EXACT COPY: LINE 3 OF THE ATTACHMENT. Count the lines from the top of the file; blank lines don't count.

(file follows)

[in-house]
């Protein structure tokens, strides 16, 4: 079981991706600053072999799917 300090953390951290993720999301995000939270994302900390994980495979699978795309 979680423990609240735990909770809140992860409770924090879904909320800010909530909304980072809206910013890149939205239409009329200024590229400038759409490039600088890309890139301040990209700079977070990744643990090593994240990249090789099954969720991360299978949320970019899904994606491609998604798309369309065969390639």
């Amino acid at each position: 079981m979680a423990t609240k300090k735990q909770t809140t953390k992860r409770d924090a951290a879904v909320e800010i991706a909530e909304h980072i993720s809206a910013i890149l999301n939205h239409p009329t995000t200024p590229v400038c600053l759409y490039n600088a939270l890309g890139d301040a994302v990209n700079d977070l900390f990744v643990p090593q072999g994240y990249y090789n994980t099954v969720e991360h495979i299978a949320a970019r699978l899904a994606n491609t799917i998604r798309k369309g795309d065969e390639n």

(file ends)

């Amino acid at each position: 079981m979680a423990t609240k300090k735990q909770t809140t953390k992860r409770d924090a951290a879904v909320e800010i991706a909530e909304h980072i993720s809206a910013i890149l999301n939205h239409p009329t995000t200024p590229v400038c600053l759409y490039n600088a939270l890309g890139d301040a994302v990209n700079d977070l900390f990744v643990p090593q072999g994240y990249y090789n994980t099954v969720e991360h495979i299978a949320a970019r699978l899904a994606n491609t799917i998604r798309k369309g795309d065969e390639n």